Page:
Archive for the ‘Joshua 2’ Tag

Devotion for the Second Sunday After the Epiphany, Year C (Humes)   1 comment

Above:  Jesus Tempted in the Wilderness, by James Tissot

Image in the Public Domain

Pretenses of Knowledge

JANUARY 17, 2021

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Blessed Lord, who caused all holy Scriptures to be written for our learning:

Grant us so to hear them, read, mark, learn, and inwardly digest them,

that we may embrace and ever hold fast the blessed hope of life,

which you have given us in our Savior Jesus Christ,  who lives and reigns

with you and the Holy Spirit, one God, for ever and ever.  Amen.

The Book of Common Prayer (1979), page 236

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2 Chronicles 10:1-11, 19 or Joshua 2

Psalm 75

Ephesians 1:1-14

Luke 4:1-13

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The Gospel reading for today is one account of the temptation of Jesus.  I have written of those temptations and their implications for people and institutions today in other blog posts.  (Just follow the germane tags, O reader.)  I am not included to repeat myself today–at least not regarding that point.

Perhaps the main temptation I face is to pretend to know more than I do.  This is an error of King Rehoboam of Israel/Judah in 2 Chronicles 10.  We read of the disastrous consequences for his realm in that chapter.  Perhaps one would judge a prostitute harshly.  Yet Joshua praises Rahab, who saved the lives of Israelite spies and won a place in Israelite society for herself and her family (Joshua 6:22-25).  We even read of her place in the family tree of Jesus (Matthew 1:5).

In God, in Christ, our pretenses prove to be worthless.  That which we know is inadequate, and we do not know as much as we imagine.  Besides, salvation is not a matter of knowledge.  If it were, learning would constitute a saving work.  God is sovereign.  God knows much more than we do.  If we approach God with humility, we will learn more than we can imagine.  We will certainly learn how little we know.  Perhaps this humility will lead us to become more cautious about judging others.

KENNETH RANDOLPH TAYLOR

MARCH 15, 2020 COMMON ERA

THE THIRD SUNDAY IN LENT, YEAR A

THE FEAST OF SAINT ZACHARY OF ROME, BISHOP OF ROME

THE FEAST OF SAINTS JAN ADALBERT BALICKI AND LADISLAUS FINDYSZ, ROMAN CATHOLIC PRIESTS IN POLAND

THE FEAST OF OZORA STEARNS DAVIS, U.S. CONGREGATIONALIST MINISTER, THEOLOGIAN, AND HYMN WRITER

THE FEAST OF VETHAPPAN SOLOMON, APOSTLE TO THE NICOBAR ISLANDS

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https://blogatheologica.wordpress.com/2020/03/15/pretenses-of-knowledge/

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Devotion for the Fourth Sunday After the Epiphany (Ackerman)   1 comment

Above:   Rahab, by Frederick Richard Pickersgill

Image in the Public Domain

Deliverance and Liberation

JANUARY 31, 2021

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Blessed Lord, who caused all holy Scriptures to be written for our learning:

Grant us so to hear them, read, mark, learn, and inwardly digest them,

that we may embrace and ever hold fast the blessed hope of life,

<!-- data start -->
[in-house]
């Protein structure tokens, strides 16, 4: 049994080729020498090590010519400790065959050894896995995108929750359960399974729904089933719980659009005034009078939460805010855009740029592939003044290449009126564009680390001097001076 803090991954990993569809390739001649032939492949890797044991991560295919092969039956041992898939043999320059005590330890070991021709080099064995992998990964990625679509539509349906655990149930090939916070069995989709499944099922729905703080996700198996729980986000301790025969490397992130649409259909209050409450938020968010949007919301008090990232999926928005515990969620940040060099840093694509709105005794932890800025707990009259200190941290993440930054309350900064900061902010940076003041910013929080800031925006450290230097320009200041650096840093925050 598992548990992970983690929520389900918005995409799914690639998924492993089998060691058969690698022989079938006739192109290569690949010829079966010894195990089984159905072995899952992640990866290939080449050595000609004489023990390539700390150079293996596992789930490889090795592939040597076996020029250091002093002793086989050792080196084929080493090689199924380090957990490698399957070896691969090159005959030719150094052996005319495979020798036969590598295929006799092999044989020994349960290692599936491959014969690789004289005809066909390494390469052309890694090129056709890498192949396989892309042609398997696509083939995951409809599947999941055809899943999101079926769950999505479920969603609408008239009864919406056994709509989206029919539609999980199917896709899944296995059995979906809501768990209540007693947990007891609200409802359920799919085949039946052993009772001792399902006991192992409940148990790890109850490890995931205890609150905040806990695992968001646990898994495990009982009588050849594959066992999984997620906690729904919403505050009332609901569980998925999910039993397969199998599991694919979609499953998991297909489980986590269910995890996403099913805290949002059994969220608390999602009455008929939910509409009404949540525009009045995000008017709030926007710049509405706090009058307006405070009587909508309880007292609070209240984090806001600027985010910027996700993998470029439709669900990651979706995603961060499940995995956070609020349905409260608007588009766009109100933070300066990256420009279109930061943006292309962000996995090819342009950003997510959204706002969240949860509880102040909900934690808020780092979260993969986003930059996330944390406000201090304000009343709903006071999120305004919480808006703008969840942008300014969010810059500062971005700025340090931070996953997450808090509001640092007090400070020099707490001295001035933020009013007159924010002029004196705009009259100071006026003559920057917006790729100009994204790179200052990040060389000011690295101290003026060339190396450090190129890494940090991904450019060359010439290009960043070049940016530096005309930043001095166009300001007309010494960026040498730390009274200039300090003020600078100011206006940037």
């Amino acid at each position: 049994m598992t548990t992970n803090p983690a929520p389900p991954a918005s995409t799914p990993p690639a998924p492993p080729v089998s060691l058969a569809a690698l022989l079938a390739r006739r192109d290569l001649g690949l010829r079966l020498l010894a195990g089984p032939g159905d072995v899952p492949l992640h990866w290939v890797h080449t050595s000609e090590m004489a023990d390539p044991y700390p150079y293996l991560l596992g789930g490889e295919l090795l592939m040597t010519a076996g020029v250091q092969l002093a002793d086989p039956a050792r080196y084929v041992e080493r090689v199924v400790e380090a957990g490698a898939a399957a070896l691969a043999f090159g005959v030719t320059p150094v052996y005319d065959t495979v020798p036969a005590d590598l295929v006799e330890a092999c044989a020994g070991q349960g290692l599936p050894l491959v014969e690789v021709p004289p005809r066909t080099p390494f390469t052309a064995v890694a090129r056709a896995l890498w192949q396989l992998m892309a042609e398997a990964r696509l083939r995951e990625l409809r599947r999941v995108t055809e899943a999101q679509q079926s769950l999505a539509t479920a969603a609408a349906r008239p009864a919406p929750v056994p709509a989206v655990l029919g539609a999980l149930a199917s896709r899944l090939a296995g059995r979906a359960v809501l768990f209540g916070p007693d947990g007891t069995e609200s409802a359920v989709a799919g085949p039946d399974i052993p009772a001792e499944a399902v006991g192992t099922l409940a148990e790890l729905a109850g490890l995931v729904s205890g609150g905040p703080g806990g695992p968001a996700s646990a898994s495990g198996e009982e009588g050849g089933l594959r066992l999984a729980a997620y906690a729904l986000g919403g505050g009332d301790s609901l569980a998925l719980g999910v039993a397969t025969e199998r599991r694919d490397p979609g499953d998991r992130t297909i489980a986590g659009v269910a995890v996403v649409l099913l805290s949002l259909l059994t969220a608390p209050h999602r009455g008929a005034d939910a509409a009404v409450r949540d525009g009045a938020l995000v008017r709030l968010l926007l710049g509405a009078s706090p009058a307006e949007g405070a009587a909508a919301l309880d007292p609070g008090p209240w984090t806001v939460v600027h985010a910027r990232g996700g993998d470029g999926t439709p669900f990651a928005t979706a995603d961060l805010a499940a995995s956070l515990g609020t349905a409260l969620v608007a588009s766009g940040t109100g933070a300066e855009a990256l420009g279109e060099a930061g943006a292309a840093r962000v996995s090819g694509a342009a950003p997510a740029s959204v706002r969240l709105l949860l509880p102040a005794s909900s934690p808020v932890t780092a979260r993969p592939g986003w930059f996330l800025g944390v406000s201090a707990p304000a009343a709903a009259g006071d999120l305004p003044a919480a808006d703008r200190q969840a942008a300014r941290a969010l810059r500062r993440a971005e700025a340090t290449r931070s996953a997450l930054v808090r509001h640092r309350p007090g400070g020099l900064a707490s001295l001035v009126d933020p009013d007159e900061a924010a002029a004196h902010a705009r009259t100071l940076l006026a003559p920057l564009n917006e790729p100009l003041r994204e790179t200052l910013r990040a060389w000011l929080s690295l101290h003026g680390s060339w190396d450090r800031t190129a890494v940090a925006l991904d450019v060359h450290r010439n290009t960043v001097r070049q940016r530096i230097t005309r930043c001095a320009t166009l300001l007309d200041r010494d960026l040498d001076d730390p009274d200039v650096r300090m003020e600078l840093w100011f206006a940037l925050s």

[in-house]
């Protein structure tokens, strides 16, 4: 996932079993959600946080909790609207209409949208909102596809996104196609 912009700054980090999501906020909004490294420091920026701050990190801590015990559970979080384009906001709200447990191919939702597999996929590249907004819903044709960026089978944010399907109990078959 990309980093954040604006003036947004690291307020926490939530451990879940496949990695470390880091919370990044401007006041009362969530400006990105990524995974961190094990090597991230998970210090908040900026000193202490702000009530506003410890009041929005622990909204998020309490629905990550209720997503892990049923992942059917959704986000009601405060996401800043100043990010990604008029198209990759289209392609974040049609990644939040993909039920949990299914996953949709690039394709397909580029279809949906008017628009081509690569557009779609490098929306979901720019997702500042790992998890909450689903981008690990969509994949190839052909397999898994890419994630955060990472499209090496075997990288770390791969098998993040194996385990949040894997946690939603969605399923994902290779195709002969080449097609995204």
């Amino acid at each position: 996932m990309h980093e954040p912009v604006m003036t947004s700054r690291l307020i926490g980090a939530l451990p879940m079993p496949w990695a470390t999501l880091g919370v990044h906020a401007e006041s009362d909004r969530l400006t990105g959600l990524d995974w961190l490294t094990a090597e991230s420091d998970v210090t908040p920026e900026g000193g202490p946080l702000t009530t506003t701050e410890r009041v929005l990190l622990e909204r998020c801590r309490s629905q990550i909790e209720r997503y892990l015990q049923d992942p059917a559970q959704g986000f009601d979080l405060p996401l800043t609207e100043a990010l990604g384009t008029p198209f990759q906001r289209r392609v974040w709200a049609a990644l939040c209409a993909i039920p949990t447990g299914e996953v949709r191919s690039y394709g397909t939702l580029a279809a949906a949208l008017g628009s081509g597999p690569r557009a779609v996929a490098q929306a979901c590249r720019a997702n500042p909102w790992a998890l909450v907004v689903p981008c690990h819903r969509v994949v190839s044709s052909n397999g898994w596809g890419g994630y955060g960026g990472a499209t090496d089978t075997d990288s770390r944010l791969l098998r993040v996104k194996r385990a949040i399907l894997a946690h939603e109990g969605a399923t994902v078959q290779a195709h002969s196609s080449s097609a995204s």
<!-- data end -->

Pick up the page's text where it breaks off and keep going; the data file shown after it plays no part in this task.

which you have given us in our Savior Jesus Christ,  who lives and reigns

with you and the Holy Spirit, one God, for ever and ever.  Amen.

The Book of Common Prayer (1979), page 236

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Joshua 2:1-9, 12-16

Psalm 117

Acts 9:23-31

Mark 8:22-26

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Praise the LORD, all you nations;

laud him, all you peoples.

For his loving-kindness toward us is great,

and the faithfulness of the LORD endures for ever.

Hallelujah!

–Psalm 117, The Book of Common Prayer (1979)

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David Ackerman, in Beyond the Lectionary (2013), explains the unifying theme of these lections as how the deliverance of spies (in Joshua 2) and St. Paul the Apostle (in Acts 9)

leads to the liberation of Gentile people

–page 29

Rahab and her family become part of the Hebrew community.  She is a foreigner, yes, but, as Psalm 117:1 says,

Praise the LORD, all you nations.

St. Paul the Apostle, recently converted, survives to preach to Gentiles.  Both he and Rahab escape over city walls.  (That shared element is a nice touch.)

With regard to the reading from Mark 8, the formerly blind man sees clearly–literally.  Rahab sees clearly–metaphorically–also.  So does St. Paul, after his long-term spiritual blindness and short-term physical blindness.  Sometimes clear vision of the spiritual variety places one at great risk, as in the case of St. Paul.

The themes of light and of the inclusion of Gentiles fit well into the Season After the Epiphany.  For we who are Gentiles this might not seem scandalous.  Yet we read in the Bible that such radical inclusion was quite controversial.  This fact should prompt us to ponder prayerfully whom we exclude wrongly.

KENNETH RANDOLPH TAYLOR

MAY 3, 2017 COMMON ERA

THE FEAST OF SAINT MARIE-LEONIE PARADIS, FOUNDER OF THE LITTLE SISTERS OF THE HOLY FAMILY

THE FEAST OF WILLIAM WHITING, HYMN WRITER

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https://blogatheologica.wordpress.com/2017/05/03/deliverance-and-liberation/

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